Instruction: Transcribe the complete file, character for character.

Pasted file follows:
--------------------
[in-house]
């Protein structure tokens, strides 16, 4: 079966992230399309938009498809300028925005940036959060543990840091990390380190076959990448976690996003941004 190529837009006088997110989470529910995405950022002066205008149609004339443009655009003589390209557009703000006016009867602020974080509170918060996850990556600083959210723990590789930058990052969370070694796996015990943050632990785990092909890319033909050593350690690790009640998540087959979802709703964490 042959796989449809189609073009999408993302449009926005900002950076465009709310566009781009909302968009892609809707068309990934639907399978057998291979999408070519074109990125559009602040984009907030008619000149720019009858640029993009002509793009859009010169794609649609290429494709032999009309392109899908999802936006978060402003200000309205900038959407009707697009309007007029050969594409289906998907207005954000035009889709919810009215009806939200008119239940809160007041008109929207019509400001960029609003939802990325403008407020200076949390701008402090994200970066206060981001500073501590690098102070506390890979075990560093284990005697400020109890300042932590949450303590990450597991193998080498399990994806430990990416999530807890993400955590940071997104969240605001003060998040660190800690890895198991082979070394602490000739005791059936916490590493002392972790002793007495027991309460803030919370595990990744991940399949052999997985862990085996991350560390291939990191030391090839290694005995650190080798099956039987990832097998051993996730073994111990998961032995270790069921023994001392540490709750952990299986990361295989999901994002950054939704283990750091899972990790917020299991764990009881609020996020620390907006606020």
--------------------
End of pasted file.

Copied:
[in-house]
């Protein structure tokens, strides 16, 4: 079966992230399309938009498809300028925005940036959060543990840091990390380190076959990448976690996003941004 190529837009006088997110989470529910995405950022002066205008149609004339443009655009003589390209557009703000006016009867602020974080509170918060996850990556600083959210723990590789930058990052969370070694796996015990943050632990785990092909890319033909050593350690690790009640998540087959979802709703964490 042959796989449809189609073009999408993302449009926005900002950076465009709310566009781009909302968009892609809707068309990934639907399978057998291979999408070519074109990125559009602040984009907030008619000149720019009858640029993009002509793009859009010169794609649609290429494709032999009309392109899908999802936006978060402003200000309205900038959407009707697009309007007029050969594409289906998907207005954000035009889709919810009215009806939200008119239940809160007041008109929207019509400001960029609003939802990325403008407020200076949390701008402090994200970066206060981001500073501590690098102070506390890979075990560093284990005697400020109890300042932590949450303590990450597991193998080498399990994806430990990416999530807890993400955590940071997104969240605001003060998040660190800690890895198991082979070394602490000739005791059936916490590493002392972790002793007495027991309460803030919370595990990744991940399949052999997985862990085996991350560390291939990191030391090839290694005995650190080798099956039987990832097998051993996730073994111990998961032995270790069921023994001392540490709750952990299986990361295989999901994002950054939704283990750091899972990790917020299991764990009881609020996020620390907006606020």